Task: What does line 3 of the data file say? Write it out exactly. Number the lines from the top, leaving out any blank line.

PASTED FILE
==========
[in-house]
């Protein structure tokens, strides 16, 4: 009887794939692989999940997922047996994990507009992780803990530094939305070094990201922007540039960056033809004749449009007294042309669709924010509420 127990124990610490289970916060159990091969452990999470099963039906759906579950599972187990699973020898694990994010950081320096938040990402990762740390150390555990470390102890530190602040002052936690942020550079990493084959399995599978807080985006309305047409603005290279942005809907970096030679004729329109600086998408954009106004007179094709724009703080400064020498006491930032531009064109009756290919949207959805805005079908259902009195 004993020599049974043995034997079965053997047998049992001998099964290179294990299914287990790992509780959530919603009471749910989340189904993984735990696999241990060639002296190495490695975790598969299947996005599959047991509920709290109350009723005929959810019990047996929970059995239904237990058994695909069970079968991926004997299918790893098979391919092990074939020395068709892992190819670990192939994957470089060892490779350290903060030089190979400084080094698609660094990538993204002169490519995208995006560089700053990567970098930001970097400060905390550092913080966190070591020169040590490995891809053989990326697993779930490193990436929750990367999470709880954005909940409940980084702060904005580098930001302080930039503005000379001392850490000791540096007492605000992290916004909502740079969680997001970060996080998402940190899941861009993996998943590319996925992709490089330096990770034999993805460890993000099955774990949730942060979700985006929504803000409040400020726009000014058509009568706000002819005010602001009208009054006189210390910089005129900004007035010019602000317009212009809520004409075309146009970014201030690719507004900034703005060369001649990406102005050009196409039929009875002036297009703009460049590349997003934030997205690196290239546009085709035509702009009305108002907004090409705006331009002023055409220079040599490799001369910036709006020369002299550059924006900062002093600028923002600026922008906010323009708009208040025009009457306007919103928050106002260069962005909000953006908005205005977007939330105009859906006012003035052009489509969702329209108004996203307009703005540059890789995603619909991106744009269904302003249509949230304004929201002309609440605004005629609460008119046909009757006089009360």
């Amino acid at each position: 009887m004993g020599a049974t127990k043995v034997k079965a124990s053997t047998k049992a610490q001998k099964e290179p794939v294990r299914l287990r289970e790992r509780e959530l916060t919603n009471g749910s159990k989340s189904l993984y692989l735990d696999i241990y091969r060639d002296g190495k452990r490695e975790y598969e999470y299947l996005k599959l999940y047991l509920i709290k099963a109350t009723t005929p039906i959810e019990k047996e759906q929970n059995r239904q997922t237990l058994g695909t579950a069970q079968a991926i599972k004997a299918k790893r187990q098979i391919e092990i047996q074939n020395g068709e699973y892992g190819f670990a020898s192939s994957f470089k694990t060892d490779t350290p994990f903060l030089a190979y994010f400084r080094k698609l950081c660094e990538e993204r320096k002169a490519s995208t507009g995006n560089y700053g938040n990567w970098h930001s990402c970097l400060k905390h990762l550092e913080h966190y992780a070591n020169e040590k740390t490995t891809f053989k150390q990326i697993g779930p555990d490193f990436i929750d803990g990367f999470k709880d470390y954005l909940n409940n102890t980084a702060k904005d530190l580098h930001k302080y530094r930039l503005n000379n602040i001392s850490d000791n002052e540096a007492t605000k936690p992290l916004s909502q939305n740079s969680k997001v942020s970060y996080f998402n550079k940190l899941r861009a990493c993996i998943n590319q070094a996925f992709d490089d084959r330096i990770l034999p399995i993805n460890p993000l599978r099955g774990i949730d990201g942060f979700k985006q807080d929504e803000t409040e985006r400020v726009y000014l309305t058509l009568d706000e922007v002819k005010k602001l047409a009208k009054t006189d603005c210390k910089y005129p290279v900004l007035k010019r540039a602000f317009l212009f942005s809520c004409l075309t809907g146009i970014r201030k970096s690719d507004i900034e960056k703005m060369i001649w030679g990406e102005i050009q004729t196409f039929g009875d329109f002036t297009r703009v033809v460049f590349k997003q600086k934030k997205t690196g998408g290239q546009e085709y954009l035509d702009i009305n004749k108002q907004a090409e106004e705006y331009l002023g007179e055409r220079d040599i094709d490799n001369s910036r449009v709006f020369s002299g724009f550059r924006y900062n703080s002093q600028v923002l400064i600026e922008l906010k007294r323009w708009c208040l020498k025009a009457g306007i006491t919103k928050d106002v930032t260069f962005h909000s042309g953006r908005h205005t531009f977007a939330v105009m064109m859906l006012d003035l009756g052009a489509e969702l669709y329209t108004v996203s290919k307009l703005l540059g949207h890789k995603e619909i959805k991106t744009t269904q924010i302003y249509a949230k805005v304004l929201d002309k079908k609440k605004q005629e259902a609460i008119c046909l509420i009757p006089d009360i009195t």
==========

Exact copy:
């Amino acid at each position: 009887m004993g020599a049974t127990k043995v034997k079965a124990s053997t047998k049992a610490q001998k099964e290179p794939v294990r299914l287990r289970e790992r509780e959530l916060t919603n009471g749910s159990k989340s189904l993984y692989l735990d696999i241990y091969r060639d002296g190495k452990r490695e975790y598969e999470y299947l996005k599959l999940y047991l509920i709290k099963a109350t009723t005929p039906i959810e019990k047996e759906q929970n059995r239904q997922t237990l058994g695909t579950a069970q079968a991926i599972k004997a299918k790893r187990q098979i391919e092990i047996q074939n020395g068709e699973y892992g190819f670990a020898s192939s994957f470089k694990t060892d490779t350290p994990f903060l030089a190979y994010f400084r080094k698609l950081c660094e990538e993204r320096k002169a490519s995208t507009g995006n560089y700053g938040n990567w970098h930001s990402c970097l400060k905390h990762l550092e913080h966190y992780a070591n020169e040590k740390t490995t891809f053989k150390q990326i697993g779930p555990d490193f990436i929750d803990g990367f999470k709880d470390y954005l909940n409940n102890t980084a702060k904005d530190l580098h930001k302080y530094r930039l503005n000379n602040i001392s850490d000791n002052e540096a007492t605000k936690p992290l916004s909502q939305n740079s969680k997001v942020s970060y996080f998402n550079k940190l899941r861009a990493c993996i998943n590319q070094a996925f992709d490089d084959r330096i990770l034999p399995i993805n460890p993000l599978r099955g774990i949730d990201g942060f979700k985006q807080d929504e803000t409040e985006r400020v726009y000014l309305t058509l009568d706000e922007v002819k005010k602001l047409a009208k009054t006189d603005c210390k910089y005129p290279v900004l007035k010019r540039a602000f317009l212009f942005s809520c004409l075309t809907g146009i970014r201030k970096s690719d507004i900034e960056k703005m060369i001649w030679g990406e102005i050009q004729t196409f039929g009875d329109f002036t297009r703009v033809v460049f590349k997003q600086k934030k997205t690196g998408g290239q546009e085709y954009l035509d702009i009305n004749k108002q907004a090409e106004e705006y331009l002023g007179e055409r220079d040599i094709d490799n001369s910036r449009v709006f020369s002299g724009f550059r924006y900062n703080s002093q600028v923002l400064i600026e922008l906010k007294r323009w708009c208040l020498k025009a009457g306007i006491t919103k928050d106002v930032t260069f962005h909000s042309g953006r908005h205005t531009f977007a939330v105009m064109m859906l006012d003035l009756g052009a489509e969702l669709y329209t108004v996203s290919k307009l703005l540059g949207h890789k995603e619909i959805k991106t744009t269904q924010i302003y249509a949230k805005v304004l929201d002309k079908k609440k605004q005629e259902a609460i008119c046909l509420i009757p006089d009360i009195t």